Being there is a lack of REAL Mexican food joints in Philly, this place is pretty good. The prices may seem rather high at first glance, but when you see what they put on your plate you’ll understand why. This is a place for the very hungry – ravenous even. Make sure to get a “doggy bag” for lunch the next day. Pay special attention to the guarache and the chilaquiles. Check it out… but book in advance on weekends! phone 215-465-1440
Benito’s Hat (in London)
London’s Tex-Mex eateries are currently ten a peso, and while there’s only one Benito’s Hat, the branded interior looks ripe for replication – no doubt something owner Ben Fordham, a former City lawyer, has considered. Lime and orange walls overlook functional wooden tables, with cactus pots sitting precariously among the condiments.
The fast-moving production line serves some of the best burritos in town. We plumped for one loaded with slow-cooked pork, and loved the soft, floury tortilla, the freshness of the fiery salsa brava (made several times daily) and the black beans, which were authentically flavoured with avocado leaves. Chicken, steak and vegetable options are also available, as are suitably merciless margaritas.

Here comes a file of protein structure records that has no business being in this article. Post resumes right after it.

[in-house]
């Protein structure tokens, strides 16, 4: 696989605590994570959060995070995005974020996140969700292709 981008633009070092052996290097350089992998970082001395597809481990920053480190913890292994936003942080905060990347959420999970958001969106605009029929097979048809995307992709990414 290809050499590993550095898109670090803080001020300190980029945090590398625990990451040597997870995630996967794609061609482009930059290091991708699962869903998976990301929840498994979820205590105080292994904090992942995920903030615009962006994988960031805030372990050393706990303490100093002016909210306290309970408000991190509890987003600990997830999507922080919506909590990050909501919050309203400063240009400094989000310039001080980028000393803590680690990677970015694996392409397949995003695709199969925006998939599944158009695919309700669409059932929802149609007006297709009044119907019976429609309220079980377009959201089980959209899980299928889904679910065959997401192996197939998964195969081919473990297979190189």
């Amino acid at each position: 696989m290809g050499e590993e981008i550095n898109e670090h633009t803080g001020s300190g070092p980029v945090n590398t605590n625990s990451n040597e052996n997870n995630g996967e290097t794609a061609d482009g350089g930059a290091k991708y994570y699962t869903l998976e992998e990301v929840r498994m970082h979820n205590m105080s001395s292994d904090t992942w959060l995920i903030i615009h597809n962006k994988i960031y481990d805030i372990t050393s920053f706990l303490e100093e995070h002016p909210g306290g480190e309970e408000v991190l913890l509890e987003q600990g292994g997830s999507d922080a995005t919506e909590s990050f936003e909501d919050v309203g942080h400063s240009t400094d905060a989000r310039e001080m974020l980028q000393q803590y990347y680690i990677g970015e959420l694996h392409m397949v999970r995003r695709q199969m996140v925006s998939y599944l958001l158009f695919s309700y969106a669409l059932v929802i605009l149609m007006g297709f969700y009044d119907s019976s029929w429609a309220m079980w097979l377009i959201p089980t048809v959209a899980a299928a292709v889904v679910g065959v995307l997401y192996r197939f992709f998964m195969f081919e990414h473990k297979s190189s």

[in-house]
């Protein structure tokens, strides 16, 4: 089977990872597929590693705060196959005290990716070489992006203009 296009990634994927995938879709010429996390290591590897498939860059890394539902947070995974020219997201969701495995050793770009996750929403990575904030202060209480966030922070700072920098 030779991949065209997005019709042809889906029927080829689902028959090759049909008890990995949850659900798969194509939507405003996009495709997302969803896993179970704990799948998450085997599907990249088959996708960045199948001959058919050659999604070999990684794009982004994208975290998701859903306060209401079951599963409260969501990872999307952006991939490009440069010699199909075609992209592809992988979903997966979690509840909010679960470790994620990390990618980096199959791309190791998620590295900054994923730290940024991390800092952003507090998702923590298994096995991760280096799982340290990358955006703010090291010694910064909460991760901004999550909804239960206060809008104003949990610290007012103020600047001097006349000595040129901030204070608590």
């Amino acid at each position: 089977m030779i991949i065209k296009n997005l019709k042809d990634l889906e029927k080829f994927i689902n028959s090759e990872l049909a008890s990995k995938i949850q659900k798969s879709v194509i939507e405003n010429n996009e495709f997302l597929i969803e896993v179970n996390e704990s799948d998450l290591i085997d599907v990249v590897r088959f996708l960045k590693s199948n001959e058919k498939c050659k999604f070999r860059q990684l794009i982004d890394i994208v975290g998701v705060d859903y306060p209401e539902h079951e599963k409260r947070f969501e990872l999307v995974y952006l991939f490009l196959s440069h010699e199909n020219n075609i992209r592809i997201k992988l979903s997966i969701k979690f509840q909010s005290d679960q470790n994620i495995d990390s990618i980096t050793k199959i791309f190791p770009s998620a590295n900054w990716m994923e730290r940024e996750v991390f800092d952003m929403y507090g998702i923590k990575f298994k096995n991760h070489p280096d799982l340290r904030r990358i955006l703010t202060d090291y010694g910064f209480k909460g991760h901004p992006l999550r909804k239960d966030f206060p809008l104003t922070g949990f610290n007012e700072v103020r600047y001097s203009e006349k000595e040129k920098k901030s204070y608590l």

Find it at 56 Goodge Street, W1T 4NB
Border Grill Restaurant (in Los Angeles)
1445 Fourth St. (Broadway), Santa Monica, California 90401, 0-451-1655 USA
Experiencing the Latin-spiced cuisine of Mary Sue Milliken and Susan Feniger, formerly Food Network’s Too Hot Tamales, has become an L.A. tradition. Like the magnetic personalities they have always displayed, their flagship spot (Ciudad is their downtown Los Angeles gem and there’s a Border Grill in Las Vegas) is raucous, funky and intensely colorful. This is no taco stand or little Mexican joint on the corner but one of the country’s top Latin restaurants. Based on the duo’s travels—and creativity—you’ll find sophisticated dinner entrées such as the adobo pork chop with an apple-tamarind sauce and grilled salmon with tomato-herb salsa.